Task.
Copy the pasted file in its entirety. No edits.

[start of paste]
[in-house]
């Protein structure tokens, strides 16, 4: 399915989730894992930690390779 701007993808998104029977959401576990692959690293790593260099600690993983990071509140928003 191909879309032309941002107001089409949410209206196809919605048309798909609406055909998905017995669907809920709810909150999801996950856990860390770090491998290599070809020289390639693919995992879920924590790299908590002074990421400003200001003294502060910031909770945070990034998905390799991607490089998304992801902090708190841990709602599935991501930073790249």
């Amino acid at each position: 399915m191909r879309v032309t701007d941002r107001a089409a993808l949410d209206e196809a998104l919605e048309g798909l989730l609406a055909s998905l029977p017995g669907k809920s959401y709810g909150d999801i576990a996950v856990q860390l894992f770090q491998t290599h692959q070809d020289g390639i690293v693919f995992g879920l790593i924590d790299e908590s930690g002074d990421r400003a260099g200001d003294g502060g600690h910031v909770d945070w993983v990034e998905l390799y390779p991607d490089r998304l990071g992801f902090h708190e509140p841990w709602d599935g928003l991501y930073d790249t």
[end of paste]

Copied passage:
[in-house]
């Protein structure tokens, strides 16, 4: 399915989730894992930690390779 701007993808998104029977959401576990692959690293790593260099600690993983990071509140928003 191909879309032309941002107001089409949410209206196809919605048309798909609406055909998905017995669907809920709810909150999801996950856990860390770090491998290599070809020289390639693919995992879920924590790299908590002074990421400003200001003294502060910031909770945070990034998905390799991607490089998304992801902090708190841990709602599935991501930073790249």
């Amino acid at each position: 399915m191909r879309v032309t701007d941002r107001a089409a993808l949410d209206e196809a998104l919605e048309g798909l989730l609406a055909s998905l029977p017995g669907k809920s959401y709810g909150d999801i576990a996950v856990q860390l894992f770090q491998t290599h692959q070809d020289g390639i690293v693919f995992g879920l790593i924590d790299e908590s930690g002074d990421r400003a260099g200001d003294g502060g600690h910031v909770d945070w993983v990034e998905l390799y390779p991607d490089r998304l990071g992801f902090h708190e509140p841990w709602d599935g928003l991501y930073d790249t």